What is Hanukkah really all about?

HanukkahRESIZED

A familiar saying at this time of year has it that when all the Jews spell Hanukkah the same way, Deliverance will truly have come! (Other variants include Hanukah, Chanukah, Hanuka, Khanuka, Khanike, and more.)

The joke is telling because like most things, the holiday can be viewed from multiple perspectives. For many years Jews considered it a minor holiday, observed with small gifts for the children and the lighting of candles on a menorah each of the eight nights of the season. It is no coincidence that Hanukkah is called the "Festival of Lights."

There's no mystery in understanding why Jews, and perhaps most peoples, celebrate a holiday of light at the time of the winter solstice. The Yule log, the Christmas lights, the evergreen, the Kwanzaa candelabrum, are all cheerful reminders of hope and promise in the cycle of rebirth that will return in the spring with the New Year. When Americans wish one another a generalized "Happy Holidays," we express a sincere universality of shared warmth amidst our collective cold.

Hanukkah is the only Jewish holiday (until modern times) with verifiable historical roots. It commemorates the revolt of the Maccabees in 167-164 BCE (Before the Common Era, as Jews prefer to say), against the Greek occupation of Jerusalem and Palestine. The Greeks had imposed the rule of law, philosophy, religion, debate and governance at odds with traditional Jewish practice. The Maccabean rebellion was directed as much against Greek hegemony as against fellow Jews they accused of becoming overly "Hellenized," giving up circumcision, for example, eating pork or engaging in nude sporting matches.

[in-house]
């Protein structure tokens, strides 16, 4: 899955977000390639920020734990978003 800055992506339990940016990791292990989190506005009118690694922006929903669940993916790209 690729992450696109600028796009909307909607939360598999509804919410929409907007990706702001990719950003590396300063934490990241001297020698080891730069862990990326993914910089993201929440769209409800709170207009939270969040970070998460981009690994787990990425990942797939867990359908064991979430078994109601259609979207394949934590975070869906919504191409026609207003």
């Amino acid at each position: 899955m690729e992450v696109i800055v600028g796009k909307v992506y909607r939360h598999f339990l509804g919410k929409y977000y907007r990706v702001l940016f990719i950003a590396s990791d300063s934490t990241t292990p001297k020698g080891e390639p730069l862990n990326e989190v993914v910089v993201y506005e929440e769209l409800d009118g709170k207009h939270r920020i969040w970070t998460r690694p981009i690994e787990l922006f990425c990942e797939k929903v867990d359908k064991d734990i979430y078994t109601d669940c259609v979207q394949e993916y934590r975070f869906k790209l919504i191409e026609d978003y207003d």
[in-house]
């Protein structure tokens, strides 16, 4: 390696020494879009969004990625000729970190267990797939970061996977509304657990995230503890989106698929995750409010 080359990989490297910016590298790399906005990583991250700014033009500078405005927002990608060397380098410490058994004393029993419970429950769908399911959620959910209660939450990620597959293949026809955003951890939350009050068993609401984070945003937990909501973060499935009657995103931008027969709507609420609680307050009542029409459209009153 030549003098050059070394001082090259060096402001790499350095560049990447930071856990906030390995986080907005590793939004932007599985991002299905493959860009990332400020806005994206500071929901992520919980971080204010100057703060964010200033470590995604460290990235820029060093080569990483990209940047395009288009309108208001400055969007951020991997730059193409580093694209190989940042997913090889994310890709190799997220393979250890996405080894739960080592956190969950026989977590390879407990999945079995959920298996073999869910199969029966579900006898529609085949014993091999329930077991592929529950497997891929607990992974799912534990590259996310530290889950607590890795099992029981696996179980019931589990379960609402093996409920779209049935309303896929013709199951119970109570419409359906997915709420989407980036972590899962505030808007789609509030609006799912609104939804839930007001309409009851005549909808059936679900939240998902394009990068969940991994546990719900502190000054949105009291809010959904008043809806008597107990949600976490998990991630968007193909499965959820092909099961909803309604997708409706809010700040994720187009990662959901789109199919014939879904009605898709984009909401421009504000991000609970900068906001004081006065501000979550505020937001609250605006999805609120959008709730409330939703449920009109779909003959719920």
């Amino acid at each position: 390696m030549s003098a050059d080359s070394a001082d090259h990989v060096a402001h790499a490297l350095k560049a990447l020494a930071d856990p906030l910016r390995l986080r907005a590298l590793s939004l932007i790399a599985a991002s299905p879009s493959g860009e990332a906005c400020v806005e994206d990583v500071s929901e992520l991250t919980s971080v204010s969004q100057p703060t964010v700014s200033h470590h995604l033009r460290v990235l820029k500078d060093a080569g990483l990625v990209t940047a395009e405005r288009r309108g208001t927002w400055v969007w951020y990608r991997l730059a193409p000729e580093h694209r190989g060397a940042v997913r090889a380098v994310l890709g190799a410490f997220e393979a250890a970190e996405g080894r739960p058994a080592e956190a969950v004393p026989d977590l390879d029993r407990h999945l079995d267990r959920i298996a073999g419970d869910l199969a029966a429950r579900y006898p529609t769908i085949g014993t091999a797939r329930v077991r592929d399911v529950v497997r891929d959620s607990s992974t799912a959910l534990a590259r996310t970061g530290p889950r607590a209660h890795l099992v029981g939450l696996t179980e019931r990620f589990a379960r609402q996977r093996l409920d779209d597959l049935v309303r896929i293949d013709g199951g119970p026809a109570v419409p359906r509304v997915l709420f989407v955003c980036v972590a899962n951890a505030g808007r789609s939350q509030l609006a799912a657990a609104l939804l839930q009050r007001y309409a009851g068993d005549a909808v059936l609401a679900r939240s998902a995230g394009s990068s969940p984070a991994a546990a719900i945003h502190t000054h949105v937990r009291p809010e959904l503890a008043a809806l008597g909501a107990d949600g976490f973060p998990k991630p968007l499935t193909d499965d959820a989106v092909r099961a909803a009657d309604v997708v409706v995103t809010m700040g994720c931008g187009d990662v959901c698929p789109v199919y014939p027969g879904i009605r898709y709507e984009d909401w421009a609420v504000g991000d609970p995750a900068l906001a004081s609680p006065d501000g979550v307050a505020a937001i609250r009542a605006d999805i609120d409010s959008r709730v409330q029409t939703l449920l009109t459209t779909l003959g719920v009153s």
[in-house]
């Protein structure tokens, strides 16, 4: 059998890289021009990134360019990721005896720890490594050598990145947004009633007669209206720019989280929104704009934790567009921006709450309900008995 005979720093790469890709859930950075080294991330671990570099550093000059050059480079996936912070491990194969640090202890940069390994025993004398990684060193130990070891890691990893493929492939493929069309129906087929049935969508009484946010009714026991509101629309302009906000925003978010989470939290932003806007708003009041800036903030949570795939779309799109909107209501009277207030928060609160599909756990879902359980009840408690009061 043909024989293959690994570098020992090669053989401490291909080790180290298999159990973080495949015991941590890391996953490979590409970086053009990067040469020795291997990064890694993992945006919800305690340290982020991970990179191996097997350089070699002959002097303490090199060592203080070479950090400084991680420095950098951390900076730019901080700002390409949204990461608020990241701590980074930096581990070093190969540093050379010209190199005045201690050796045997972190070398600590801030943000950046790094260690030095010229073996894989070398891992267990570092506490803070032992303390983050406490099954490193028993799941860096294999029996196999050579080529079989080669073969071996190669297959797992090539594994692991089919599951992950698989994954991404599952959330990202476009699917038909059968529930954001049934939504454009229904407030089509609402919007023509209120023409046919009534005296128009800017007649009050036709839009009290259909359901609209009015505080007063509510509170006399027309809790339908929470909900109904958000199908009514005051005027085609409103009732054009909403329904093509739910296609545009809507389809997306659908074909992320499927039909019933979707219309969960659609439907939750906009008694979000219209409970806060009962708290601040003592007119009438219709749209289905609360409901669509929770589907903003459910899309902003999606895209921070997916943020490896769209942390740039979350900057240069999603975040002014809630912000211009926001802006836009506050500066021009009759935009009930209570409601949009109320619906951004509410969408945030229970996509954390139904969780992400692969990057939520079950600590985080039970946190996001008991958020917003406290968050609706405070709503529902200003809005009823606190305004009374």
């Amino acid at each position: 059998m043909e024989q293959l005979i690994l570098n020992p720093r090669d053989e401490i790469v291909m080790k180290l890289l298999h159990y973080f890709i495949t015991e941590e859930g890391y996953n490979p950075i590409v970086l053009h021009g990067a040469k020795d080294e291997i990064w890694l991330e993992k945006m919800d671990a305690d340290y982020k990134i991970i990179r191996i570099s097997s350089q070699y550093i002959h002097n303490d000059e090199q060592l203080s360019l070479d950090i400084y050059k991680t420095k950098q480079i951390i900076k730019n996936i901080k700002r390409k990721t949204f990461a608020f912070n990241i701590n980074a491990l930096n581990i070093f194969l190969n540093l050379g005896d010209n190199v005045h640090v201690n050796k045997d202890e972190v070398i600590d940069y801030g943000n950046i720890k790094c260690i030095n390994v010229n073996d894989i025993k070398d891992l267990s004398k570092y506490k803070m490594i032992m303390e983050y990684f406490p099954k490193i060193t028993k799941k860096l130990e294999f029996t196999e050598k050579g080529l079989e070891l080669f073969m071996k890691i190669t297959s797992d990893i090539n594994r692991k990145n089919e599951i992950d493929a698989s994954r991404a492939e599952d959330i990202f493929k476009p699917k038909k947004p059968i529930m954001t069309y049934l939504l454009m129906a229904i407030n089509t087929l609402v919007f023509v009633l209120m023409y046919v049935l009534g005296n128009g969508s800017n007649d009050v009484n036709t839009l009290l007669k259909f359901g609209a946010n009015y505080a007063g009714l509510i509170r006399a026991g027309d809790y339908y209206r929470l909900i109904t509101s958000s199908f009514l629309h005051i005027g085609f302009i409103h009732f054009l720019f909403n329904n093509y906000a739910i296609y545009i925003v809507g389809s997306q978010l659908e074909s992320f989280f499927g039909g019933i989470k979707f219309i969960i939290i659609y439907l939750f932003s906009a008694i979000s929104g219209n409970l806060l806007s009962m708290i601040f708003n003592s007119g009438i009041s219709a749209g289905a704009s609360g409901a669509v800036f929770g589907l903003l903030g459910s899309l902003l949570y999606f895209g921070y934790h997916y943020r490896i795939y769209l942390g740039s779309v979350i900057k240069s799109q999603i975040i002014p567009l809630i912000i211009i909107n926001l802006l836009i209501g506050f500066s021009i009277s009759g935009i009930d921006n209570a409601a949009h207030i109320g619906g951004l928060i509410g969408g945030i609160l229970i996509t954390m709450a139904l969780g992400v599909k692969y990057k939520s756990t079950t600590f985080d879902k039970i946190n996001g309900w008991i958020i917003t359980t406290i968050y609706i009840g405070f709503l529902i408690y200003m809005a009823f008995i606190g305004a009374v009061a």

Although celebrated for having conducted the first successful documented revolution for "national liberation" and religious freedom, the Maccabees are also disparaged by history for having established a corrupt dynasty of priestly kings, a theocratic mixing of "church and state." Later rabbinical authorities looked back on this disastrous period and invented the charming story of the miracle of the vial of oil that lasted for eight days, trying to convert the significance of the holiday into one of awe of God and his wonders, rather than military victory.

Incidentally, the Hanukkah story inspired the American colonists in their struggle against King George III. How could people so profoundly influenced by Christian theology oppose the divine right of kings? Well, just look at the First Book of Maccabees and there you have it: "Resistance to tyranny is obedience to God." And from that principle, how many people of faith, and entire movements for civil rights and freedom, have taken a potent lesson! (Needless to say, right-wing ideologues also cite such passages - one of the dangers of relying on Biblical literalism.)